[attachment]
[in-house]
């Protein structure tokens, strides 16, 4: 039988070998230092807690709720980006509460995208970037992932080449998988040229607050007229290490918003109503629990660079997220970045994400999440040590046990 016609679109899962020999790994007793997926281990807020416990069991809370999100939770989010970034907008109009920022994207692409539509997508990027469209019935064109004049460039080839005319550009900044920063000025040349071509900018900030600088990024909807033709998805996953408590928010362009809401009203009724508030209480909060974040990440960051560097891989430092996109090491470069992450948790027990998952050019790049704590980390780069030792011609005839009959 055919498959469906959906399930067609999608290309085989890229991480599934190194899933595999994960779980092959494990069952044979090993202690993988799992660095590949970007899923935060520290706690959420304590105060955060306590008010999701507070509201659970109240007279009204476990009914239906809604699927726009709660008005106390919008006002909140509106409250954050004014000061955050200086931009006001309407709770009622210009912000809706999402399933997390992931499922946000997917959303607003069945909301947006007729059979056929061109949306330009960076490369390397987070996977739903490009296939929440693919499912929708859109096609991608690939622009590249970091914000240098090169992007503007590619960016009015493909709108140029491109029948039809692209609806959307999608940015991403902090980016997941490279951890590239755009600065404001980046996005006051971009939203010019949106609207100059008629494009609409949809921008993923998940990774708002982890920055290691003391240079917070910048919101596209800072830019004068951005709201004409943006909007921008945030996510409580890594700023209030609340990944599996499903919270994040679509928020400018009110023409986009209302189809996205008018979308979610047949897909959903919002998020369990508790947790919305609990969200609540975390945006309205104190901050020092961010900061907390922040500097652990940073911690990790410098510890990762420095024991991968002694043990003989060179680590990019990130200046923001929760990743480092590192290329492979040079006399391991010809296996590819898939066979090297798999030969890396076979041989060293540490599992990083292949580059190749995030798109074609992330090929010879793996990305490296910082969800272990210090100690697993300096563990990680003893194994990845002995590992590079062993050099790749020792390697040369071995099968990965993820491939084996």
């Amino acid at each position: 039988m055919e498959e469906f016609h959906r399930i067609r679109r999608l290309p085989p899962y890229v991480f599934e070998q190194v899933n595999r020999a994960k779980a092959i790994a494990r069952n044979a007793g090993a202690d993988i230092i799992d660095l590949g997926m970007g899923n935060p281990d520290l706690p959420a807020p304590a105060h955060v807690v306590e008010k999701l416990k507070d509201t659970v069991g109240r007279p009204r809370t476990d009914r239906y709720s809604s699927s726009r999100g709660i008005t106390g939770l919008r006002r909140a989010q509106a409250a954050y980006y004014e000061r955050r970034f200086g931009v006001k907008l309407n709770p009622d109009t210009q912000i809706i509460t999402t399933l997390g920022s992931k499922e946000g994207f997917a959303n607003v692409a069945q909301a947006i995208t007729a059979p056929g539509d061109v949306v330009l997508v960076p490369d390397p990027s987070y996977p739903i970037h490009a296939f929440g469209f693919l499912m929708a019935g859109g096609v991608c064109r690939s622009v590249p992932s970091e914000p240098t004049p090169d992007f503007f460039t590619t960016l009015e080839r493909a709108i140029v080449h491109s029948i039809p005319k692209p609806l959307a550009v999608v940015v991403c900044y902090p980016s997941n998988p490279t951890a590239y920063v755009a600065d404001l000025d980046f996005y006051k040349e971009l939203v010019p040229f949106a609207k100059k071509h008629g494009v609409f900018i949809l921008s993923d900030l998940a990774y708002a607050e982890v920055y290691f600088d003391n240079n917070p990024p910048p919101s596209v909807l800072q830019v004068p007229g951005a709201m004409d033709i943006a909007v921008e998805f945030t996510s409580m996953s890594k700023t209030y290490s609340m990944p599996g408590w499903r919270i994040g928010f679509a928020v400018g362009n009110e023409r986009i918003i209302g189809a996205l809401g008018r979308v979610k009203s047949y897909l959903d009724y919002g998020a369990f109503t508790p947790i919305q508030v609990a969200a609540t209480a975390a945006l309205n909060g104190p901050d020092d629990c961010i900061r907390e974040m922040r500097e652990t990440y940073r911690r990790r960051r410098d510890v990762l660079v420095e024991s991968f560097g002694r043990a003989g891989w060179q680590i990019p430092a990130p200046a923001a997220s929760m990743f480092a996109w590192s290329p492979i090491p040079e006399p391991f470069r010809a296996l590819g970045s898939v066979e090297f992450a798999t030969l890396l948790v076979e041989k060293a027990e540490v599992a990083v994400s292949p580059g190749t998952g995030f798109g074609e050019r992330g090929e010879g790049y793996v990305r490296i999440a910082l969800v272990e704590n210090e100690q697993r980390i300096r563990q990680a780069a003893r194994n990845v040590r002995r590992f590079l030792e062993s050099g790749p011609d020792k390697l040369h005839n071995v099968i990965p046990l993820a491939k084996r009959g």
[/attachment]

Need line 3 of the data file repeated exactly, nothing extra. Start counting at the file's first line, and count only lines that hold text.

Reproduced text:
């Amino acid at each position: 039988m055919e498959e469906f016609h959906r399930i067609r679109r999608l290309p085989p899962y890229v991480f599934e070998q190194v899933n595999r020999a994960k779980a092959i790994a494990r069952n044979a007793g090993a202690d993988i230092i799992d660095l590949g997926m970007g899923n935060p281990d520290l706690p959420a807020p304590a105060h955060v807690v306590e008010k999701l416990k507070d509201t659970v069991g109240r007279p009204r809370t476990d009914r239906y709720s809604s699927s726009r999100g709660i008005t106390g939770l919008r006002r909140a989010q509106a409250a954050y980006y004014e000061r955050r970034f200086g931009v006001k907008l309407n709770p009622d109009t210009q912000i809706i509460t999402t399933l997390g920022s992931k499922e946000g994207f997917a959303n607003v692409a069945q909301a947006i995208t007729a059979p056929g539509d061109v949306v330009l997508v960076p490369d390397p990027s987070y996977p739903i970037h490009a296939f929440g469209f693919l499912m929708a019935g859109g096609v991608c064109r690939s622009v590249p992932s970091e914000p240098t004049p090169d992007f503007f460039t590619t960016l009015e080839r493909a709108i140029v080449h491109s029948i039809p005319k692209p609806l959307a550009v999608v940015v991403c900044y902090p980016s997941n998988p490279t951890a590239y920063v755009a600065d404001l000025d980046f996005y006051k040349e971009l939203v010019p040229f949106a609207k100059k071509h008629g494009v609409f900018i949809l921008s993923d900030l998940a990774y708002a607050e982890v920055y290691f600088d003391n240079n917070p990024p910048p919101s596209v909807l800072q830019v004068p007229g951005a709201m004409d033709i943006a909007v921008e998805f945030t996510s409580m996953s890594k700023t209030y290490s609340m990944p599996g408590w499903r919270i994040g928010f679509a928020v400018g362009n009110e023409r986009i918003i209302g189809a996205l809401g008018r979308v979610k009203s047949y897909l959903d009724y919002g998020a369990f109503t508790p947790i919305q508030v609990a969200a609540t209480a975390a945006l309205n909060g104190p901050d020092d629990c961010i900061r907390e974040m922040r500097e652990t990440y940073r911690r990790r960051r410098d510890v990762l660079v420095e024991s991968f560097g002694r043990a003989g891989w060179q680590i990019p430092a990130p200046a923001a997220s929760m990743f480092a996109w590192s290329p492979i090491p040079e006399p391991f470069r010809a296996l590819g970045s898939v066979e090297f992450a798999t030969l890396l948790v076979e041989k060293a027990e540490v599992a990083v994400s292949p580059g190749t998952g995030f798109g074609e050019r992330g090929e010879g790049y793996v990305r490296i999440a910082l969800v272990e704590n210090e100690q697993r980390i300096r563990q990680a780069a003893r194994n990845v040590r002995r590992f590079l030792e062993s050099g790749p011609d020792k390697l040369h005839n071995v099968i990965p046990l993820a491939k084996r009959g």